OTTAWA – Former foreign affairs minister Lawrence Cannon recently spent more than two hours answering questions under oath as part of a lawsuit filed by a Montreal man seeking compensation and an apology from the federal government for his prolonged detention in Sudan.
Abousfian Abdelrazik, who was imprisoned by the Sudanese before being stranded in the Canadian Embassy in Khartoum, put questions to Cannon — now Canada’s ambassador to France — through his counsel during a closed-door examination process, a precursor to trial.
Abdelrazik’s lawyer, Paul Champ, says while particulars of the session — which took place in Ottawa last Thursday — are confidential at this point, his client found the experience both cathartic and challenging.
“He sat across the table from Mr. Cannon which was, I think, quite a difficult moment for him,” Champ said in an interview.
“It was a very powerful moment for him.”
Abdelrazik, 51, launched the lawsuit against the federal government and Cannon in September 2009 over his detention and torture due to alleged terrorist ties.
He denies any involvement in terrorism.
Abdelrazik came to Canada from Africa as a refugee in 1990 and attained citizenship five years later.
He was arrested but not charged during a 2003 visit to see his ailing mother in Sudan.
Abdelrazik says that while in Sudanese custody the Canadian Security Intelligence Service interrogated him about suspected extremist links.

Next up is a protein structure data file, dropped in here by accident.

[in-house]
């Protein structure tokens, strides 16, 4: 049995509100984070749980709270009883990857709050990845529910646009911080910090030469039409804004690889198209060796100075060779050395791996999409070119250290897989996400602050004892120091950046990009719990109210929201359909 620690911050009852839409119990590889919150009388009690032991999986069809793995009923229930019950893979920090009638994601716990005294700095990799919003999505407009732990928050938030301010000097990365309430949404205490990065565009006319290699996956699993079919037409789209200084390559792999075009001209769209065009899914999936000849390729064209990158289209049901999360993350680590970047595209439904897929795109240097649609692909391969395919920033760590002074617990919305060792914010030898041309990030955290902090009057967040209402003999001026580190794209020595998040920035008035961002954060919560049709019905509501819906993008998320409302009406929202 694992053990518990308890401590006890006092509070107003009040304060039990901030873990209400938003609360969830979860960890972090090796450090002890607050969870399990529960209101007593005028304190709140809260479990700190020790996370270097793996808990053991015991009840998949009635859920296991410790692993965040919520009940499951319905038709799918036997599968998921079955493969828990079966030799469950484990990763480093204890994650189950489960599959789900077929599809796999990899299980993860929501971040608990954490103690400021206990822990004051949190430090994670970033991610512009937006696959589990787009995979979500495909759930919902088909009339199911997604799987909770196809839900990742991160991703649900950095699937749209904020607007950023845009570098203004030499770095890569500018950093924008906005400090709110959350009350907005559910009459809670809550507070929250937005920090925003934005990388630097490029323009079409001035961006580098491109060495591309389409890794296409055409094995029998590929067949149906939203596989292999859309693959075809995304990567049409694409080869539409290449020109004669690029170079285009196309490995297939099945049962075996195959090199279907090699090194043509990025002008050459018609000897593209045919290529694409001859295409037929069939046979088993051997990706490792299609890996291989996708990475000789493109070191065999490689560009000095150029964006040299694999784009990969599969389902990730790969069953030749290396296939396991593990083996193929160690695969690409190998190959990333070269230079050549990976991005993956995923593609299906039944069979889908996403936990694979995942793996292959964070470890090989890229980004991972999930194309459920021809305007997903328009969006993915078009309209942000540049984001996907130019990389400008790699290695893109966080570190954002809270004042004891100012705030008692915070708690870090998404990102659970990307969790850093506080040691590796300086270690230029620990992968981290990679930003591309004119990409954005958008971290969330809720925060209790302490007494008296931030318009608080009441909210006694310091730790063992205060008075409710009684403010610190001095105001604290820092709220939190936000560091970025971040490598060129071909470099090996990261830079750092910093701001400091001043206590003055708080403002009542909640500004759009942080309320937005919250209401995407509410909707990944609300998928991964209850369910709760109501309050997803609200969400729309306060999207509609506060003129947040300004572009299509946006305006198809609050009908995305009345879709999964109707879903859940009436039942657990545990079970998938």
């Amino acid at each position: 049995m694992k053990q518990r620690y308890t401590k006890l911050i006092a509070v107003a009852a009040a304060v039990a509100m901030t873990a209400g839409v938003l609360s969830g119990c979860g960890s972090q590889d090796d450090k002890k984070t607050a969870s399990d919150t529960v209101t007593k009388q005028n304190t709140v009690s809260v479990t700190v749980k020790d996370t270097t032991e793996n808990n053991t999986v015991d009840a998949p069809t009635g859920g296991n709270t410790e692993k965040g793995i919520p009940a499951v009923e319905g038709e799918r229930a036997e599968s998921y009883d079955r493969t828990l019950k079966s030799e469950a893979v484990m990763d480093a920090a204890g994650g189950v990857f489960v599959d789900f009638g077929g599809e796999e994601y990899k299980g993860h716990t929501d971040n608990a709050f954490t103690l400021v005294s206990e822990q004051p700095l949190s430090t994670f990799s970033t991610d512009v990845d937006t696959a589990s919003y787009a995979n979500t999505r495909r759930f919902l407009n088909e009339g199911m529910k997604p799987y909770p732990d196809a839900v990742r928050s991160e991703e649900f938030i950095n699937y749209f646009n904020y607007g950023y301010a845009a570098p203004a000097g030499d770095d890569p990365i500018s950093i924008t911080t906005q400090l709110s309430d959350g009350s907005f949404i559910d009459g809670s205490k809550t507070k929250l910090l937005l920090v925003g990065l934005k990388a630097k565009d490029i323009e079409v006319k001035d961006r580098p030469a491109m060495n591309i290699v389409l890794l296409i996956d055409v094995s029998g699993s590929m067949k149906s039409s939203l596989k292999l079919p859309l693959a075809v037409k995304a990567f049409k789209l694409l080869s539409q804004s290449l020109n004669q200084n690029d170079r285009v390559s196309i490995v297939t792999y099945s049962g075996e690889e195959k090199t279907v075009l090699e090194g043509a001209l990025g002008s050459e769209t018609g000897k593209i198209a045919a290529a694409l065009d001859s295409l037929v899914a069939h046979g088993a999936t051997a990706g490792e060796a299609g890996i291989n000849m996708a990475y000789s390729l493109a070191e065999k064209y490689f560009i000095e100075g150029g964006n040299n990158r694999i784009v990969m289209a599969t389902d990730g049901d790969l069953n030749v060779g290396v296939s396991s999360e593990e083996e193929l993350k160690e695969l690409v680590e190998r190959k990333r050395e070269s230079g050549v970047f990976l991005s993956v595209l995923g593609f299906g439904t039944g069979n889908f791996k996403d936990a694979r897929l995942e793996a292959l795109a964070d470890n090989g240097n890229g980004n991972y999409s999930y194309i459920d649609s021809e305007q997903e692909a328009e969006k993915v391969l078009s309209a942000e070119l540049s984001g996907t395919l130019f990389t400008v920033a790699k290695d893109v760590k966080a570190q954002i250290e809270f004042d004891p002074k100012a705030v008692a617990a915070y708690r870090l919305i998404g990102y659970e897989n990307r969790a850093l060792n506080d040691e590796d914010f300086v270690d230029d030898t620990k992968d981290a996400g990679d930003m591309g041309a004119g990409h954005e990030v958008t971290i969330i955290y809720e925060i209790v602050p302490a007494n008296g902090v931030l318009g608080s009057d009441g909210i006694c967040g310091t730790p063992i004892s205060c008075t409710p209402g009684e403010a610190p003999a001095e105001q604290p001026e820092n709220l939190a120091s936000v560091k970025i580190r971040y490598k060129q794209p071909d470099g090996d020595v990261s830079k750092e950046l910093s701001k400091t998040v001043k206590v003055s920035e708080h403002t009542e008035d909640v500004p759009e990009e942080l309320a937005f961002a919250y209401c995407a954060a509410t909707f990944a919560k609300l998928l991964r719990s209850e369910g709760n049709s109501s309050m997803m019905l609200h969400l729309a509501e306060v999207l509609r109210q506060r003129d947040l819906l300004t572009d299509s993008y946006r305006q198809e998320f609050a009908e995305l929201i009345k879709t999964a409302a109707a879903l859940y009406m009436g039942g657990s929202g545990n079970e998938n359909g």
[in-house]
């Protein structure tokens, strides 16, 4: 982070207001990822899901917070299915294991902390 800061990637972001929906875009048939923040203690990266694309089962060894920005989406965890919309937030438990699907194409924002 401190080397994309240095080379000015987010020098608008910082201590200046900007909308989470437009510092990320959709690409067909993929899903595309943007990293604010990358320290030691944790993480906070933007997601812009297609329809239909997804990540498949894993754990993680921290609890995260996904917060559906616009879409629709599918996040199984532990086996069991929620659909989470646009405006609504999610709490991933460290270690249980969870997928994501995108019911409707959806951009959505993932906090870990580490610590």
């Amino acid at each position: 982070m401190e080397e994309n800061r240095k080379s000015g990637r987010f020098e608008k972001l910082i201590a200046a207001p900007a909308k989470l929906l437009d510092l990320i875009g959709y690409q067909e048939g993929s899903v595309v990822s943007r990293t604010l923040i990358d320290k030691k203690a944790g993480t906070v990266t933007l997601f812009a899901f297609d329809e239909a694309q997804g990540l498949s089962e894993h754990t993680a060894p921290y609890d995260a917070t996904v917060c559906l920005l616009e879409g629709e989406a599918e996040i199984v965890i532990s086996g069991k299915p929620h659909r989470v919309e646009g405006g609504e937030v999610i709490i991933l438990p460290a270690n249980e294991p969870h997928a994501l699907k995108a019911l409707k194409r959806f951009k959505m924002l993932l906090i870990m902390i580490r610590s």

He also claims he was tortured by Sudanese intelligence officials during two periods of detention, but Canada says it knew nothing of the alleged abuse.
Days after Abdelrazik’s second release from prison, in July 2006, his name turned up on a United Nations Security Council blacklist that prevented him from flying back to Canada.
Five years ago he was granted haven in the Canadian Embassy in the Sudanese capital, but Canada refused to issue him a travel document to fly home. Finally, it said Abdelrazik must have a valid plane ticket before a passport could be provided.
Even after a group of Canadians chipped in to buy him a ticket, no travel document was forthcoming.
Cannon was foreign minister at the time.
“We wanted to ask Mr. Cannon why — why did he turn down that emergency passport despite the fact that Canada had repeatedly promised to Mr. Abdelrazik that he would be allowed to return to Canada,” Champ said.
“Mr. Abdelrazik became seriously depressed and even suicidal when he was in the embassy and embassy were very concerned about his mental health and arranged to have him see medical professionals.
“So we wanted to know to what extent Mr. Cannon was aware of Mr. Abdelrazik’s personal circumstances, and therefore what the personal toll on him was of being left there and stranded in Khartoum.”
Amid blaring headlines about his case, Abdelrazik, who has four children, returned to Montreal in June 2009. That same month, the Federal Court of Canada concluded CSIS was complicit in Abdelrazik’s 2003 detention
Still, the federal government denies CSIS knew he would be abused in Sudanese custody. It also tried unsuccessfully to have Cannon removed as a defendant in the case.
Cabinet ministers have been sued before, but usually they’re able to get their names struck from the file, Champ said. “It’s extremely exceptional and rare that a minister of the Crown is called to account and required to go through these discovery procedures in civil litigation.”
When Abdelrazik lived in makeshift accommodations in the embassy reception area, he would gaze up at an official photograph of Cannon on the wall, Champ said. Last Thursday the former Conservative cabinet stalwart became more than just a politician an ocean away.
“Now he had this person across the table from him.”
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